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February Means Heart Month – Have You Been Kind to Your Heart Lately?

Joggers in Seville, Spain. (Dr. Noorali Bharwani)
Joggers in Seville, Spain. (Dr. Noorali Bharwani)

February is Heart Month. The month is almost over but we are still recovering from the chocolates and dinners we had for Christmas, New Year’s parties and Valentine’s Day. Wow… isn’t that something? Who decides on all these occasions where you eat, drink and be merry? That person is a genius.

We got to have fun to stay healthy. As long as our drinking and eating is within reasonable limits. What is reasonable depends on what common sense dictates, what science says and what your heart says.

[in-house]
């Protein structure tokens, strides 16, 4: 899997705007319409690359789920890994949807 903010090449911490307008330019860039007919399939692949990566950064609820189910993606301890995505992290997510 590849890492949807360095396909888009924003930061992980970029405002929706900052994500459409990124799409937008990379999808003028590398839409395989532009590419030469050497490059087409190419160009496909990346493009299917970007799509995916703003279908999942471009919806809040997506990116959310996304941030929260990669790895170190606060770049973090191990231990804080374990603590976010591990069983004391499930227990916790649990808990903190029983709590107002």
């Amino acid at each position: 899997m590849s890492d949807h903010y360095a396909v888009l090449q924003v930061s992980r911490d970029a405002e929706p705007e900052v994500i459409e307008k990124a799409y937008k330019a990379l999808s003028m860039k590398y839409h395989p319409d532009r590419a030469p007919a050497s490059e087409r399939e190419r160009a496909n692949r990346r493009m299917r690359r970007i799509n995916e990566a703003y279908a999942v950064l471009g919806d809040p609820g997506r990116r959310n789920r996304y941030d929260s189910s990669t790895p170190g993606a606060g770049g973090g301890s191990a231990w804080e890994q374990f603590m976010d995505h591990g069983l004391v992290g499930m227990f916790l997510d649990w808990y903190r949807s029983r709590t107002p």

Your heart has to be healthy to give you good advice. OK, if you have a bad heart then that tells you something as well. Also remember, your heart muscle is the hardest working muscle in the body. It pumps out two fluid ounces – sixty milliliters – of blood at every heartbeat. Every day, the heart pumps at least 2,500 gallons or 9,4500 litres of blood. The heart has the ability to beat over three billion times in a person’s life. That is one more reason to keep the heart healthy and strong.

In spite of all the insults we inflict on our indispensable heart, it continues to take care of us as long as it can. It is relentless in its function. The heart has to be strong for it to pump blood forcefully to all parts of our body – our brain, our fingertips and our toes are miles apart… so to speak. But the blood still gets there most of the time.

Two elements will predict your heath in 2015 and beyond: what you do for yourself and what fate does for you. We have no control over the later but we can do something over things we have control.